Tuesday, December 27, 2011

Not sure how many lives she has left.

This post may or may not be an excuse to sing paeans of love to our cat (Emily's cat, really), Elly.

Elly is a rescue cat. She came to us with a catalog of feral-cat maladies:
  • Bad hip -- She yelps a little if you put pressure on her back end; she also has the absolute worst elevator-butt I've ever seen.
  • Clipped ear -- She arrived at the shelter with an infection that would not heal (she kept scratching at it), so they had to amputate the tip of her left ear. If she were male, we might have called her Vincent.
  • Feline stomatitis -- By the age of three, most of her teeth had decayed and she had chronic sinus infections. She now has only her four front canines [shouldn't they be felines?] left.
  • An intense, almost pathological, aversion to being carried. She will curl up on your lap (or shoulder or legs), but if you try to walk with her? Sheer panic. This almost caused us to lose her at the airport when we moved from Colorado to Ottawa. 
So we figure this cat has already lost two or three of her nine lives. 

But I suspect she came closest to strumming the heavenly kitty-harp after she came to our family. 

(Time for another picture? Okay.)

(Another one? All righty, then. Story continues after the picture.)

Here's the story of how Elly really pushed her luck. 

In our Colorado home we were fortunate to have so many bathrooms that one of the showers only ever got used when we had house guests. So most of the time that shower housed Elly's litter box. When we had house guests, we cleaned out the shower and moved the kitty litter into the adjacent furnace/utility room.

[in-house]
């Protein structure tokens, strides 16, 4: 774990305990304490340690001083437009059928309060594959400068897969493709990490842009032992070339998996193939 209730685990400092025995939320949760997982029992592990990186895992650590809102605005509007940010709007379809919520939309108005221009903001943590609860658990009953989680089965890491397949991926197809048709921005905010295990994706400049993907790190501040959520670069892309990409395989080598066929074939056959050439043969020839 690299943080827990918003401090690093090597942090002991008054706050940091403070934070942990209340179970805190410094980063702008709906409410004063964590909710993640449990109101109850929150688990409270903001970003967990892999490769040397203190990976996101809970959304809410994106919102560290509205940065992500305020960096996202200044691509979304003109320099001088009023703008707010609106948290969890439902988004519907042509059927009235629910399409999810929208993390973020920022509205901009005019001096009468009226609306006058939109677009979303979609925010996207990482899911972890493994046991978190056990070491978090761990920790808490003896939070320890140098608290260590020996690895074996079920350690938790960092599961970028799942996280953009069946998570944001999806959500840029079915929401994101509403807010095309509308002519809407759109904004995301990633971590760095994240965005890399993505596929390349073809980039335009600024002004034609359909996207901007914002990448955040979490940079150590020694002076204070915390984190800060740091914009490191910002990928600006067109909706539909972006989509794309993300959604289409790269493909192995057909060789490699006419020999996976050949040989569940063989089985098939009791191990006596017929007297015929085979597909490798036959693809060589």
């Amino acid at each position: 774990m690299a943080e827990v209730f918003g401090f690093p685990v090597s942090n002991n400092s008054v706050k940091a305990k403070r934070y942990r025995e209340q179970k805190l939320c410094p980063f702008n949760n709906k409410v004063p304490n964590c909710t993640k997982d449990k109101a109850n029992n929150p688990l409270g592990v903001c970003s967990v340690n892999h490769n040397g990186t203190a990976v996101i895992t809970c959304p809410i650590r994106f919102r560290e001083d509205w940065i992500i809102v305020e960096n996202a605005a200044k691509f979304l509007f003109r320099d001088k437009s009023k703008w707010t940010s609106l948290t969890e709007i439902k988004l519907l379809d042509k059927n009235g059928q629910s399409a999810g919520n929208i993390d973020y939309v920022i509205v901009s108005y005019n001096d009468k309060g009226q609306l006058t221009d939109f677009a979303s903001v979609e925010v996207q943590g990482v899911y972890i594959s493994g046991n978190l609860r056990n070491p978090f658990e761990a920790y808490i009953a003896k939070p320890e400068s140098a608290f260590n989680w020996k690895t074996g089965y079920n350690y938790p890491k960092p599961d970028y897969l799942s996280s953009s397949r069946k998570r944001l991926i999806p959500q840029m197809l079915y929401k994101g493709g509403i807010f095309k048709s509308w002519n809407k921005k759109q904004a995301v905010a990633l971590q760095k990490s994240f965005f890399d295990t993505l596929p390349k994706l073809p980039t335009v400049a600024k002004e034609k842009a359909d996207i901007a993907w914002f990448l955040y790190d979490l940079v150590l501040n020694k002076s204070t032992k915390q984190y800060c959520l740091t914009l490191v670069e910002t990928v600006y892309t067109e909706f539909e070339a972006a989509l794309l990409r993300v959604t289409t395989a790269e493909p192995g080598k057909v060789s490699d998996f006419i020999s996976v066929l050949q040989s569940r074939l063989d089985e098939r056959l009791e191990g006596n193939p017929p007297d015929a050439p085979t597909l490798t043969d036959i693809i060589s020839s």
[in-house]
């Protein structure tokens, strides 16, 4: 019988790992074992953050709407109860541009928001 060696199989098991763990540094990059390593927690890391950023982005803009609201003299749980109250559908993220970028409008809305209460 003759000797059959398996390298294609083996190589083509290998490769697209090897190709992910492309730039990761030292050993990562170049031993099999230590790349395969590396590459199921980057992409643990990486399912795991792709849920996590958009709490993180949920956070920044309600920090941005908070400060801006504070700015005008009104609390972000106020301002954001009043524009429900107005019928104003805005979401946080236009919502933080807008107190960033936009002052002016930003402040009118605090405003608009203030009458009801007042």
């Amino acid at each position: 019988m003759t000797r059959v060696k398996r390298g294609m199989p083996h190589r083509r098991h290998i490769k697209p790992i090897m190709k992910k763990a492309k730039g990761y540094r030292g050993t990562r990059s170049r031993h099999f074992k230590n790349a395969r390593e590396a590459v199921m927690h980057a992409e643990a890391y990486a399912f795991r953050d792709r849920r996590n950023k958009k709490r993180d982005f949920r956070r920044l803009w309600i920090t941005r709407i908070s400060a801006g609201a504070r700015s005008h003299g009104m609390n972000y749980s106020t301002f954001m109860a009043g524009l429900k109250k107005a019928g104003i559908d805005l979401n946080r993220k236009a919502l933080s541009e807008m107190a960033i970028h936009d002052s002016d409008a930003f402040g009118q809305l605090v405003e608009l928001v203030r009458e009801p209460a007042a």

One such time, we placed the litter box right next to the furnace. For no particular reason.

The next day, the cat left a "present" in Emily's closet. This was highly unusual, but we figured she'd been accidentally trapped in the room or something. 

Then she did the unthinkable: she used Peter's bed and pillow as her litter box. 
"Let us never speak of this."
Peter was beyond appalled. He was disgusted, enraged. He talked about how God gave man dominion over the animals and why should we shelter an animal that would defecate ON HIS BED?! 
We should get rid of the cat, he said. Why would we keep an animal in our home when it had demonstrated such filthy habits and lack of respect for its masters?

That's what I did. Peter sat, disgruntled, while I searched what would cause this behaviour. We finally traced it to the location of the litter box: the furnace fan must have come on while she was doing her business and scared the ^&$@ out of her, after which she was too afraid to go near it. We immediately moved the litter box and she resumed using it.

I explained to Peter that the behaviour was not an attack against him, but I have to admit I'd be hard pressed to feel empathy toward a creature that left turds on my pillow. 

[Incidentally, we did purchase a new mattress and pillow.]

Peter grudgingly accepted that the cat was staying, though he did not give it status of a full member of the family. 

For my part, I am content to let her push her brow against my arm, or breast, or tummy, with all her might as she silently asks me to love her. I accept her purrs as effortless thank-yous. And I will sit patiently for 30 minutes longer than I might have done if she happens to be curled up around my arm or on my lap.

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